“I stood and looked at his for long time. He seemed in his sleep to hold that rock lovingly, as though it were his last link with a vanishing world. I have no idea at all why he went to sleep with that rock in his hand, or what kept him from dropping it once he was asleep. It was just one of those things without explanation, that a person remembers for a long time.”

That kind of writing, that kind of empathy earned the appreciation of millions of readers and the affection of the soldier whose stories he told. He shared their dangers and seemed to understand their lives. I understand that sense affinity for the man and his writing because I still feel it today some 60 years later.

That’s why I had mixed feelings about the publication earlier this month of the photograph of the dead Ernie Pyle stretched out on the volcanic rock of a little island off Okinawa where he was killed. Although it was thought that the photo had never been published, it actually had been in 1979. Nonetheless, it was a shocking photo. If you want to see it, go to USAToday

Is this exploitation? Is this sensationalism? Do we really need to see this picture?

I’ve pondered this question for a while. What I have wondered is what this photo tells us about the man. How a person dies doesn’t always tell us anything about the way they lived. But in this case, I believe it does.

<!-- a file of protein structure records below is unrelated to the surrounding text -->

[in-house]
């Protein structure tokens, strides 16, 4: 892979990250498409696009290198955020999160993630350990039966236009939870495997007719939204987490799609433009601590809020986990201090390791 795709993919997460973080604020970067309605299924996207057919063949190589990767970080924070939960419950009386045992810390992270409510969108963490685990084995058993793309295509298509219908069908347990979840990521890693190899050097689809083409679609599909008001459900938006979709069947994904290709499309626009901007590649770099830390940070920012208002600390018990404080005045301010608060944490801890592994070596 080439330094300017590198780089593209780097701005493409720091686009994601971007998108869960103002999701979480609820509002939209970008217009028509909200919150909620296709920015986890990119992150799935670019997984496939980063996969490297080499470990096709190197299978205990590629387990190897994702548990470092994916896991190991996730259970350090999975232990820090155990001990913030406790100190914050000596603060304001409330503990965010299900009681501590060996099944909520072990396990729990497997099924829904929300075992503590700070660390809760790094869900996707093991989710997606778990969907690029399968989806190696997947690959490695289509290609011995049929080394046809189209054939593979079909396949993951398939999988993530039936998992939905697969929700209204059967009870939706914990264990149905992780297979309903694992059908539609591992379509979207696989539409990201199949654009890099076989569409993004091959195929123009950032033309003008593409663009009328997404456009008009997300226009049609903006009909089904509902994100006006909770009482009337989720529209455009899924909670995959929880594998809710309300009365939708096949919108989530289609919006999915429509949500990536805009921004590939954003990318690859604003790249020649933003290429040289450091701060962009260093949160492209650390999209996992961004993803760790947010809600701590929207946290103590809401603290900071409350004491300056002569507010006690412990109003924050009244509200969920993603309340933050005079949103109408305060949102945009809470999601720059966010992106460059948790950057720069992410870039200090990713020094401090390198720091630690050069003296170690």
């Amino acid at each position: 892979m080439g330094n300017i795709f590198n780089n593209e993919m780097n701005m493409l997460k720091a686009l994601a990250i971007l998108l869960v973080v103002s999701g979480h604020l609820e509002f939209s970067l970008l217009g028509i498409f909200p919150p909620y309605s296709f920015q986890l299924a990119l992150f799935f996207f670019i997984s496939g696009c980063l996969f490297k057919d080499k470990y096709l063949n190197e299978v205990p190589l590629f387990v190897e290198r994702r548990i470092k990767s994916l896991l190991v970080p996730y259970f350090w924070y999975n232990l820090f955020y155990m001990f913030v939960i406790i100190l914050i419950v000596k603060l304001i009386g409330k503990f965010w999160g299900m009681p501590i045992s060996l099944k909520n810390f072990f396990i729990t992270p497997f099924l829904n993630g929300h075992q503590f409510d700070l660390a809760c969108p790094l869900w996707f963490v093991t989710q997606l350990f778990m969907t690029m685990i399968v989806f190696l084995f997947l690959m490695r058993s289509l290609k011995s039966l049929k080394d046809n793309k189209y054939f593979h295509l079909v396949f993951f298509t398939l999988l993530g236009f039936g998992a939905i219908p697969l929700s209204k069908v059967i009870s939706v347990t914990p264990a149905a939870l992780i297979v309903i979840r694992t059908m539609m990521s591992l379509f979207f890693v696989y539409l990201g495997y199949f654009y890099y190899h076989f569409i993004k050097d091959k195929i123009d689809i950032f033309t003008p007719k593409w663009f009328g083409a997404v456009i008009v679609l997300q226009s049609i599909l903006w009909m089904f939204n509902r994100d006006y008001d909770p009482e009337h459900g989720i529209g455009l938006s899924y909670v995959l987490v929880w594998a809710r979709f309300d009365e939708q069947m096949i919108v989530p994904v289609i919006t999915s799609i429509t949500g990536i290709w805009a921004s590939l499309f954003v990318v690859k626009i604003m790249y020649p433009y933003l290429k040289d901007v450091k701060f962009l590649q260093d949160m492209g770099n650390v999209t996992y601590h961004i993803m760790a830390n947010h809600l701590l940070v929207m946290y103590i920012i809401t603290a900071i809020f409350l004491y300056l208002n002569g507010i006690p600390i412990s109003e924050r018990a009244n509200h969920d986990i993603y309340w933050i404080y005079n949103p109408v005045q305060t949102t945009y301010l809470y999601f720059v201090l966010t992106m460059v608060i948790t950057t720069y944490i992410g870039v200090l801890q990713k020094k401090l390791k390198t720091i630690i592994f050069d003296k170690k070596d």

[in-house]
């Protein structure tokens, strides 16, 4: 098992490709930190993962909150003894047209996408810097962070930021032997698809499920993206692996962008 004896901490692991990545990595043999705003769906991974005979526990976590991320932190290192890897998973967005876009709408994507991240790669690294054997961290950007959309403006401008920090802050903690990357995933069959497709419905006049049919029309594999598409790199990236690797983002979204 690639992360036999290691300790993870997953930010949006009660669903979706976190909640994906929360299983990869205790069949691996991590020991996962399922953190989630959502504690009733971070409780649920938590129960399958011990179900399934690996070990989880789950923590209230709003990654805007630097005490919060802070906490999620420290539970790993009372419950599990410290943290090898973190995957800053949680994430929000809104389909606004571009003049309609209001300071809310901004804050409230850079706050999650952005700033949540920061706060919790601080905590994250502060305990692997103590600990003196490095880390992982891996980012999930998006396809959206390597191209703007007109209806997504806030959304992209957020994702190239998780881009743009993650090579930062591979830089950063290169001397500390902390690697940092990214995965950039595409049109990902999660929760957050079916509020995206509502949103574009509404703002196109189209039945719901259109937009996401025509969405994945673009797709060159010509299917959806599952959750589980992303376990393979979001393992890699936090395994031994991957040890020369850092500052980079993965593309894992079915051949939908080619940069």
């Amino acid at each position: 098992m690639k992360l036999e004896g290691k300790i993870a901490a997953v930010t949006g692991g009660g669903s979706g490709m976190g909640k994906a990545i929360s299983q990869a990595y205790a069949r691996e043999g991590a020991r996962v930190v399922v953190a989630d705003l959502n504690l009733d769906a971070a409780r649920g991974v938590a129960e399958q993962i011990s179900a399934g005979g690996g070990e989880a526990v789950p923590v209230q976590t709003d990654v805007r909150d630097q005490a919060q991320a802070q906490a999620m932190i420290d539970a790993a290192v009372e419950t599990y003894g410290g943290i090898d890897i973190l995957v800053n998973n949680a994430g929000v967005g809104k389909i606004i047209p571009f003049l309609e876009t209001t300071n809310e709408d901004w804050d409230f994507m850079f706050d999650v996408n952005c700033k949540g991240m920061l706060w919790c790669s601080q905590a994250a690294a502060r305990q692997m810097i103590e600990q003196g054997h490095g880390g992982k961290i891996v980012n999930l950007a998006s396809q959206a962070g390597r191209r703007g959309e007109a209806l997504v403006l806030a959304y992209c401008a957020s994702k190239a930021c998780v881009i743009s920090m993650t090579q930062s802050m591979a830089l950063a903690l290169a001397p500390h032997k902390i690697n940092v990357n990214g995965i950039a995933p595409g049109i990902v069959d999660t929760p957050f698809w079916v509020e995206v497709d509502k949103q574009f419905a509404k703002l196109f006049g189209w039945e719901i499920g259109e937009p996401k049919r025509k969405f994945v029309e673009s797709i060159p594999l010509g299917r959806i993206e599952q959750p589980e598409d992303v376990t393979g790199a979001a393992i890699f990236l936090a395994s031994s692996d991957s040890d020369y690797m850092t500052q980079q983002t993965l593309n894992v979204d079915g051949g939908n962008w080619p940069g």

Pyle spent the war years reflecting the world he experienced. He wrote often about violent death coming suddenly and unexpectedly to those around him. Pyle knew you couldn’t write about the war and not write about the price that soldiers pay. He probably did that most eloquently in his column “The Death of Captain Waskow.”

In that column, he wrote, “You feel small in the presence of dead men, and ashamed at being alive, and you don't ask silly questions.” I feel a little of that when I look at that photo of Ernie Pyle. For a man who sought to tell the stories of Americans at war, you have to be able to tell The Story of war – people die. Pyle didn’t learn these stories from a distance. He learned them from close up.

One of Pyle’s colleagues – the great combat photographer Robert Capa touched on this in his memoir Slightly Out of Focus. As he was taking a picture of a wounded pilot crawling out of his damaged bomber at an airfield in England, the pilot held the gash in his forehead and cried, “Are these the pictures you were waiting for, photographer?”

Capa was stung by this. “On the train to London, with those successfully exposed rolls in my bag, I hated myself and my profession. This sort of photography was for undertakers, and I didn’t like being one. If I was to share in the funeral, I swore, I would have to share the procession.”

Capa certainly took part in the procession, and so did Pyle. And I think that is part of what this picture of Pyle shows. You do not see a reporter, you see a soldier.